An example of socioeconomic engineering benefiting big white business was the Supreme Court decision in 1886 in Santa Clara v. Southern Pacific Railroad Co.16 that ruled that a corporation was an artificial individual entitled to the protection of the 14th Amendment to the Constitution. This social engineering fostered interlocking directorates controlled by white captains of industry and white robber barons. The holding company was affirmative action to circumvent the antitrust laws.
The United States government invested tens of billions of public dollars developing computers and the internet according to Scott Klinger writing in the People’s Weekly World.
By 1952, 66 corporations of the more than 660,000 corporations in the United States held 28.3 percent of all assets of all corporations through interlocking directorships, affiliates, or through financial interconnections; they controlled over 75 percent of all corporate assets in the United States.17
In 1988 George Dimitruck of Utica, Michigan, wrote in a letter to the Detroit Free Press:
“A recent letter writer who stated that less government was a desired direction requires a reply which includes more background information. This country was certainly not built on the initiative of its unregulated citizens since those early settlers had government aid when they grabbed land illegally from the original Americans and then, used government troops and force to remove those rightful owners of the land.
Many Southerners had the free use of labor with the government approved slavery system, and this again refutes the statement of unregulated citizens building this country.”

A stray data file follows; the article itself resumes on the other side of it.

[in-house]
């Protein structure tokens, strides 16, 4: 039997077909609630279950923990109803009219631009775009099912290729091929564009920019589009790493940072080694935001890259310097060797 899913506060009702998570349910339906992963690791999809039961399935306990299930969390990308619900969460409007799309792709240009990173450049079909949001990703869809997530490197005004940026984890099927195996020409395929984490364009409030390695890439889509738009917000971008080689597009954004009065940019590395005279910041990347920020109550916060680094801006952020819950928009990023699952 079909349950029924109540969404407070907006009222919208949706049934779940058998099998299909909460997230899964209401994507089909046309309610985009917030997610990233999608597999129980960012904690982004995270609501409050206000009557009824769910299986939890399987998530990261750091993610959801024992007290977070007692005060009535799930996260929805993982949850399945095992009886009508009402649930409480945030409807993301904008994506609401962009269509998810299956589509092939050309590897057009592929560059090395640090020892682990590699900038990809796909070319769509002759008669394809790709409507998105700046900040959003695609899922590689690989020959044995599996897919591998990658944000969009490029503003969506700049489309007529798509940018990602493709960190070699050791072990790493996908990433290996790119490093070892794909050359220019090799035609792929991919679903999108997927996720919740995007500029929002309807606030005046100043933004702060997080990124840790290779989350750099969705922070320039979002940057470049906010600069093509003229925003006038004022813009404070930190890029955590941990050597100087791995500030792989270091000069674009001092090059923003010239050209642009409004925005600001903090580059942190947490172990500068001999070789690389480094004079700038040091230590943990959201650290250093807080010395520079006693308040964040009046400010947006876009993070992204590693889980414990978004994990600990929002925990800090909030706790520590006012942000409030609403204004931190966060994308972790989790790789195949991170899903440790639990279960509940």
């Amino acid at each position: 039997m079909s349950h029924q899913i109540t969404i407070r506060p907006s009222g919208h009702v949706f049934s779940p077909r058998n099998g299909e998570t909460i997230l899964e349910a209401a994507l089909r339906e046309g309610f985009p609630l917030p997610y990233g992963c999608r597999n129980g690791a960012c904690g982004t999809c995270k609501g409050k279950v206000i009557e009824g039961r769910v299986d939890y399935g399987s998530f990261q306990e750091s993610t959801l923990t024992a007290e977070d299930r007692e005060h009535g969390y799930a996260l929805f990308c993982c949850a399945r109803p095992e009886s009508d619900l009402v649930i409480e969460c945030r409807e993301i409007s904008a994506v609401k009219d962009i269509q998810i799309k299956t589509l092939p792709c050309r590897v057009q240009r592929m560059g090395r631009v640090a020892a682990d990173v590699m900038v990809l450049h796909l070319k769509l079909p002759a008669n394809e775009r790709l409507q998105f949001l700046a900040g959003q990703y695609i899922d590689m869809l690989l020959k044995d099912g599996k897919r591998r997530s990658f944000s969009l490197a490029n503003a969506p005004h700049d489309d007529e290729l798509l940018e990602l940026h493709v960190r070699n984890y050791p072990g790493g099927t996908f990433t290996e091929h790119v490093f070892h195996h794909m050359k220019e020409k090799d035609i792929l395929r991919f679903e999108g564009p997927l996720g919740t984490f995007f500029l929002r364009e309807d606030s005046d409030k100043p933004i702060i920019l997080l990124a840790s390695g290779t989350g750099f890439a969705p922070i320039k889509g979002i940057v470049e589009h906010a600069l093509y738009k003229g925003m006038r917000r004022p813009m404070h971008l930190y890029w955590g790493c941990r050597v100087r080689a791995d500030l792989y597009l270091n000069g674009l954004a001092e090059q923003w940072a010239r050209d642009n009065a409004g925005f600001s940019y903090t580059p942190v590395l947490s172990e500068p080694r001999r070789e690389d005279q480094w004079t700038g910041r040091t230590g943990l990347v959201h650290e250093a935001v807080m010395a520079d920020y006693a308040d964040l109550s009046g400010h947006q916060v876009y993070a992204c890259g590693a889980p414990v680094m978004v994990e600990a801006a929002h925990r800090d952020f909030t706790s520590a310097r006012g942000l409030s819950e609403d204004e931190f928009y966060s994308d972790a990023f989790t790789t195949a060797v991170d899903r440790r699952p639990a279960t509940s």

The fugitive slave laws permitted by the Constitution was government enforcement, protection, and sanction of slavery and its human property.
IV. THE ECONOMY AND RESISTANCE TO AFFIRMATIVE ACTION
Some white males became paranoiac soon after blacks and women had opportunities and performed exceptionally well as managers. Blacks were supervising white males in the late 1960s and 1970s and continue to do so. But some white males lost their jobs or lost in competition for a promotion to better qualified blacks and women. Psychologically the culture of white supremacy had ill-prepared them to deal with this “status incongruity.” In some post offices and factories this has had tragic consequences. Not all new supervisors and managers make the grade. Many crash programs to achieve diversity were designed to fail. If he was white it was the Peter Principle. If he or she was black it was affirmative action nonsense. Some strong black and women managers prevail despite tension and polarization, and a relentless media inspired backlash. Weak minorities and women have been programmed to fail to prove affirmative action a wrong concept. This is strategic planning gone bad.